The dead were identified as Fatuma Madango, who was pregnant, Michael Oumo, 24, Julius Balamu Wavuna, 21, Richard Podo, 36, Mubage, 25, Ednand Mirifibi, 16 and Caroline Nabwire, 14.

Others are Ismail Kowe,12,Alex Menya,14,Namulumbi,24,Magino,14,Madango,32 and a one Patrick,15. The injured, whose numbers are yet to be known, were rushed to Mbale hospital.

The accident scene later turned chaotic as angry residents set ablaze the two vehicles involved in the accident, forcing their drivers to flee.

The resident blocked the road for close to two hours, forcing the police to fire live bullets in the air to disperse them.

The District Police Commander, Mr Martin Otim, attributed the accident to speeding. The area from Kamonkole to Jami Trading Centre is a black spot that has claimed about 500 lives in the last five years.

Kabale tragedy

Meanwhile, traffic along the Kabale-Mbarara highway came to stand still on Saturday morning when a fuel tanker lost control and overturned before it burst into flames at Kyanamira Trading Centre.

The driver was burnt beyond recognition. The police identified him as Paulo Maina 40, a resident of Nyeru in Kenya.

His tout Patrick Musiri 22, a resident of Embu, Kenya was severely burnt and rushed to Kabale hospital.

“The accident happened at around 10:30am. The tanker was carrying fuel from Nakuru, Kenya to Rwanda. We suspect that the cause of this accident is reckless driving,” Kabale District Police Commander Bosco Arop said.

The district has no fire truck and police commander for Kigezi sub-region Olivia Wawire said they had called the Fire Brigade from Mbarara District to rescue the situation.

Sunday 2 December 2012

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Update: Avalanche death toll reaches 18

Death toll in the deadly landslides at the Sharda Sector in Azad Kashmir climbed to 18 on Saturday as rescuers recovered more dead bodies.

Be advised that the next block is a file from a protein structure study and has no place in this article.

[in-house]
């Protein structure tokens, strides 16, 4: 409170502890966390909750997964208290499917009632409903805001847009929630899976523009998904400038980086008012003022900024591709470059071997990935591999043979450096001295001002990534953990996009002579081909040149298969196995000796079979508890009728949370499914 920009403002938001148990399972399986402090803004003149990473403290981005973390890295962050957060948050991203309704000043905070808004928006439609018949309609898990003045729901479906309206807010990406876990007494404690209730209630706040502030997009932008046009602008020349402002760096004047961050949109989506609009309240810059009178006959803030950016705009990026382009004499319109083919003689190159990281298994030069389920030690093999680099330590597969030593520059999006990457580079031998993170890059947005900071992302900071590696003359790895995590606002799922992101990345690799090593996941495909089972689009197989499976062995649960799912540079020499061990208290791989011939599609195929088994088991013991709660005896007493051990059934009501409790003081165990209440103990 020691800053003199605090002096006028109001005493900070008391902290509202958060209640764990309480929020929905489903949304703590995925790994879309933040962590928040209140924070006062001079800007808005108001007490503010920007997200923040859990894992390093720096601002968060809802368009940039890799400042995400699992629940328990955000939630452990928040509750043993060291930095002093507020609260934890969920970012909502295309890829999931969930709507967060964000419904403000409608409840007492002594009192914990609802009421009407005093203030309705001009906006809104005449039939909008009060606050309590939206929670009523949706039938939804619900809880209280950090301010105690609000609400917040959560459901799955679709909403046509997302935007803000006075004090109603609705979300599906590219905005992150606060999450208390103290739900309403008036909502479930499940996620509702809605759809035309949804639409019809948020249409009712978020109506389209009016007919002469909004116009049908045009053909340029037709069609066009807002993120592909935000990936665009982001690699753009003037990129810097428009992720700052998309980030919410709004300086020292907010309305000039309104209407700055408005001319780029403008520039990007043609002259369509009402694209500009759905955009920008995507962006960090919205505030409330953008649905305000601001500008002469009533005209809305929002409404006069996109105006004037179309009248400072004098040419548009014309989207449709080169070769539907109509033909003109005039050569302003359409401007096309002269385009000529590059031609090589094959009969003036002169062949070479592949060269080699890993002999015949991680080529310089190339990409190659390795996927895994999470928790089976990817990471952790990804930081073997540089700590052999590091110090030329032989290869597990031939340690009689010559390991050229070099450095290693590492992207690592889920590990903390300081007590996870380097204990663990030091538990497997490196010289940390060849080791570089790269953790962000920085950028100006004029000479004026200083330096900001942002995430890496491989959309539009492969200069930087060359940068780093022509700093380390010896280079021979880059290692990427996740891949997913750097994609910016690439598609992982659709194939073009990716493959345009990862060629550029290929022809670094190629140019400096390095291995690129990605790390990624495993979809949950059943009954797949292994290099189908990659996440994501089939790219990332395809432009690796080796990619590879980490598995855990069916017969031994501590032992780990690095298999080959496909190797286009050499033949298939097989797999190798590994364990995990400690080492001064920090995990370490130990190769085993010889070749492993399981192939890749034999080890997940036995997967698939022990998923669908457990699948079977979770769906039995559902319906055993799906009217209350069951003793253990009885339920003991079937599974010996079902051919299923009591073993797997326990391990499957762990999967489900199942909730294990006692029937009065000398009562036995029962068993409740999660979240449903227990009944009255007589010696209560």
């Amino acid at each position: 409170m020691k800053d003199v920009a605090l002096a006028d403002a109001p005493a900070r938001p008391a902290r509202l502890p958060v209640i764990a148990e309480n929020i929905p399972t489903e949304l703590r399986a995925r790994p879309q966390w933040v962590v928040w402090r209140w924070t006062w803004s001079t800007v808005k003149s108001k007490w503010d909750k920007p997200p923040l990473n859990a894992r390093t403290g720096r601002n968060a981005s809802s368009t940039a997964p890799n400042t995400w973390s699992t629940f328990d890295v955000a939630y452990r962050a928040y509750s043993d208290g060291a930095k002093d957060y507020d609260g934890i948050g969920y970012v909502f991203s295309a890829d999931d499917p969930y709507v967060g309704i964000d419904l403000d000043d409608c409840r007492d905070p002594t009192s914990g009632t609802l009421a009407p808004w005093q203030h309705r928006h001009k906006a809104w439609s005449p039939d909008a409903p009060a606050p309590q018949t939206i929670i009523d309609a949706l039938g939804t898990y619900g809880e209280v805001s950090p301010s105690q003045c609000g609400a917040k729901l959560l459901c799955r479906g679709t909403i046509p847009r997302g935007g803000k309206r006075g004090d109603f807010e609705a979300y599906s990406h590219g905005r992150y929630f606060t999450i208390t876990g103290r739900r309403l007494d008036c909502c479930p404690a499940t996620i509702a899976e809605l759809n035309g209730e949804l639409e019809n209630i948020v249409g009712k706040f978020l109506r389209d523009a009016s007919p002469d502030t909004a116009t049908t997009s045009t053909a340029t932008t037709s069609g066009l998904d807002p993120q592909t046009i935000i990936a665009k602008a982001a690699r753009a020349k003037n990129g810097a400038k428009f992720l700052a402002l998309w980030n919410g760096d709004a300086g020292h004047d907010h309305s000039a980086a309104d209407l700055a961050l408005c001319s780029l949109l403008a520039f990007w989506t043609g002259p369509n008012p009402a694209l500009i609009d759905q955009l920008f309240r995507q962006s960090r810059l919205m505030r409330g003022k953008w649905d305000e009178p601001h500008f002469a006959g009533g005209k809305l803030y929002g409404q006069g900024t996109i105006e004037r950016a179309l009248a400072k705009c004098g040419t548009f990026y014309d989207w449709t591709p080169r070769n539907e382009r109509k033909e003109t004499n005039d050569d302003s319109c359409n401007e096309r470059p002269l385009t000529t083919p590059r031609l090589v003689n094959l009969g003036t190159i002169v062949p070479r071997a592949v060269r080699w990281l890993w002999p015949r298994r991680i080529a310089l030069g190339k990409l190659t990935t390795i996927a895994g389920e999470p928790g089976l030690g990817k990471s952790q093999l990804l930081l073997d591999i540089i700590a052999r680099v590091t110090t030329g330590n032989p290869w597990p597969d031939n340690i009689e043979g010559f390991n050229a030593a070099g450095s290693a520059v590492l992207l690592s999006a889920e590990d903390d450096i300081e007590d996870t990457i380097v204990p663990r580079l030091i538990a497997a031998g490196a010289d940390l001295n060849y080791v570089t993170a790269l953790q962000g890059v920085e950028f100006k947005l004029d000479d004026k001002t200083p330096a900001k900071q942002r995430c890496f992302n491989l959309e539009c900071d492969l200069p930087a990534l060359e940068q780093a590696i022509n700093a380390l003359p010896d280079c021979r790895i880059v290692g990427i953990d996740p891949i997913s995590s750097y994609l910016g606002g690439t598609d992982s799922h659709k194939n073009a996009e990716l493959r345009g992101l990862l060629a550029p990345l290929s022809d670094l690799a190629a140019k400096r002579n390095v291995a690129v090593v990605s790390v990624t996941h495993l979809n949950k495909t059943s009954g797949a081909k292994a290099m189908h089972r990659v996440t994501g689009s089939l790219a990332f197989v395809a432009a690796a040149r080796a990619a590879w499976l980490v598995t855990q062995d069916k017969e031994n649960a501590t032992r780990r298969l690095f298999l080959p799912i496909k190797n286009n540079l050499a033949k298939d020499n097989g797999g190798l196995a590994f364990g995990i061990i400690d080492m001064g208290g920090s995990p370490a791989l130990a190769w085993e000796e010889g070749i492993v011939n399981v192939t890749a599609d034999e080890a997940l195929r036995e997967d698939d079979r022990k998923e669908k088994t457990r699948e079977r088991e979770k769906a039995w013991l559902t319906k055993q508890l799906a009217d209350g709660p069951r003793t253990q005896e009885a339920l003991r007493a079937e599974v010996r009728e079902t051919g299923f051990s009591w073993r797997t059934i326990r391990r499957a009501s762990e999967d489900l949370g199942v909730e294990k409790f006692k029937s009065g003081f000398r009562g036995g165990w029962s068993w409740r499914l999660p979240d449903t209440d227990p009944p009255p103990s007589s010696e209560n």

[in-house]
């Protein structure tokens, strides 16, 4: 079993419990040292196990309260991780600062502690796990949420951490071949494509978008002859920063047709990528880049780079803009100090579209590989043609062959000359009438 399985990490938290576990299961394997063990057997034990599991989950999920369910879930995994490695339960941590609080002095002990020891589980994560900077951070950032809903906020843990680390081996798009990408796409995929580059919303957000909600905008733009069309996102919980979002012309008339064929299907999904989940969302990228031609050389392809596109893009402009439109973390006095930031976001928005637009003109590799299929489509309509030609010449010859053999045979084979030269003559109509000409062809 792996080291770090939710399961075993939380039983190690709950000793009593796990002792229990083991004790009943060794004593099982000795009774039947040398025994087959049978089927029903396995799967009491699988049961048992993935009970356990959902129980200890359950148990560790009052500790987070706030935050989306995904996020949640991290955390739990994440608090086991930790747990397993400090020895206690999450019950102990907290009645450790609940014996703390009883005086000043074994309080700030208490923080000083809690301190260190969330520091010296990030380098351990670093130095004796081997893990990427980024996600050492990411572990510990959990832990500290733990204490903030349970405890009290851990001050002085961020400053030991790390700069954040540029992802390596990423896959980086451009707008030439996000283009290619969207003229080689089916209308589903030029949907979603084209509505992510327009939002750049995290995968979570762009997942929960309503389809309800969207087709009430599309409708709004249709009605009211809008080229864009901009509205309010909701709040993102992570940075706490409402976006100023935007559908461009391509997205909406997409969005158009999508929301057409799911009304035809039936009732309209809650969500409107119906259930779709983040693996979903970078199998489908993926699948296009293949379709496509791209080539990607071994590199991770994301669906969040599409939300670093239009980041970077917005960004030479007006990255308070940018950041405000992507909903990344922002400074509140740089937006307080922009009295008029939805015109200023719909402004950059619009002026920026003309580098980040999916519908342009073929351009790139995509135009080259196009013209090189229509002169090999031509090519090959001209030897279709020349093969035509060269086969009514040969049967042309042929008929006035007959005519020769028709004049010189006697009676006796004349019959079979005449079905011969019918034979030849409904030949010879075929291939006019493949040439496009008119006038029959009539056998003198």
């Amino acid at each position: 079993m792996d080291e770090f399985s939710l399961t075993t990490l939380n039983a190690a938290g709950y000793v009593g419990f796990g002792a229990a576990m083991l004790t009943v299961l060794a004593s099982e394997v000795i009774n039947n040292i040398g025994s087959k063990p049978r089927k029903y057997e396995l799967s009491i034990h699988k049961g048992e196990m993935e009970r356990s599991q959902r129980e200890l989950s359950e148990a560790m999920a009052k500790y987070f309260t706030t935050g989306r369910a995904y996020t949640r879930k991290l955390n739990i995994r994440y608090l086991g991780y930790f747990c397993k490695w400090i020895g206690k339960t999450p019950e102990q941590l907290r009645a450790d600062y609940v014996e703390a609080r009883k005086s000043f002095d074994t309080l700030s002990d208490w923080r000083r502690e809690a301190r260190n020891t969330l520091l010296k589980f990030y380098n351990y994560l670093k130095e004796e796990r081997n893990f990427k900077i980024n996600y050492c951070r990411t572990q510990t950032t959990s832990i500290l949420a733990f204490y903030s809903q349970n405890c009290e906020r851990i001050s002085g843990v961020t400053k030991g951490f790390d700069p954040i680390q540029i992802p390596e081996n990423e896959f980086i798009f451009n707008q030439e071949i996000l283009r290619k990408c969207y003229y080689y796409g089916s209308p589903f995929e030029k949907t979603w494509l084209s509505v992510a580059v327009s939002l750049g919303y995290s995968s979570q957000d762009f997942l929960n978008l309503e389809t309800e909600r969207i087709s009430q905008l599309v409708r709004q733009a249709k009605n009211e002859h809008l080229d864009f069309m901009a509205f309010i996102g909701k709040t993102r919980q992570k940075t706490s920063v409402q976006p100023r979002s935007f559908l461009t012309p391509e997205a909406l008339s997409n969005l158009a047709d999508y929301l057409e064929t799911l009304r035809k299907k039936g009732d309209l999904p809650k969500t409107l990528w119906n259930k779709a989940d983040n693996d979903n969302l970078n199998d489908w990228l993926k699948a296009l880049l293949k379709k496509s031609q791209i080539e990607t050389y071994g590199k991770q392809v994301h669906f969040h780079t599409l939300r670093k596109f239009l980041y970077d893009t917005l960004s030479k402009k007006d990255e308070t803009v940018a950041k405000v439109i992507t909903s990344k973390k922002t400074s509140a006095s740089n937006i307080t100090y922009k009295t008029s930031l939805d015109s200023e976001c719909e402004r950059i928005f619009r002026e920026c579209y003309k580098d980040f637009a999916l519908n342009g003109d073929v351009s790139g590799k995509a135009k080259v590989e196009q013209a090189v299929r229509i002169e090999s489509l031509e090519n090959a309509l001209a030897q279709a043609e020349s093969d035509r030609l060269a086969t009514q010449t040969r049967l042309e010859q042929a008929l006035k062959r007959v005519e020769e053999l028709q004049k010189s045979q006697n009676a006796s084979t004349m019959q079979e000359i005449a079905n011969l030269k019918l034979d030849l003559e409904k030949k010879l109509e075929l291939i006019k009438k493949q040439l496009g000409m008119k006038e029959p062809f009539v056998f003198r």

Sixteen bodies, including that of 12 soldiers, have so far been retrieved. A military rescue operation swung into action after heavy snows on Friday triggered two landslides at a remote outpost in the Kel area of Azad Kashmir near the Line of Control (LoC) with India.

The soldiers were on a mission to find three colleagues buried by an earlier avalanche on Friday. The party of rescuers had found two bodies when another avalanche struck in the mountainous Neelum Valley. ISPR has confirmed that bodies of five soldiers including an officer and four civilians buried under the snow were recovered on Saturday. Search was under way for remaining missing persons.

"Three bodies of soldiers were recovered yesterday. The bodies of five soldiers, including a captain, and four civilians have been recovered today (Saturday)," said a statement by the military.

As per police, bodies of the persons retrieved so far were identified as M Anwar, M Khurshid, M Afzal, Gul Hussain Munir Ahmad, Capt Imran, non commissioned officer Dost M, Havaldar Mehmood Alam, Sepoy Matin Ahmad, Sepoy M Khan, Sepoy M Tahir, Sepoy M Sakhawat Hussain, Sepoy M Hussain, Sepoy M Aslam, Sepoy Atta Ullah, Sepoy Farman Hayat and Sepoy Khalid.

Local administration officials said they were searching for more dead bodies as nine people from the rescue party were still missing.

In April, 140 soldiers were buried when a huge wall of snow crashed into the remote Siachen Glacier base high in the mountains in Kashmir. They have all been declared dead, although some of the bodies remain buried.

That tragedy renewed debate about how much sense it made for a country where millions live below the poverty line to maintain outposts in Siachen, dubbed "the world's highest battleground", at immense cost when violence had decreased.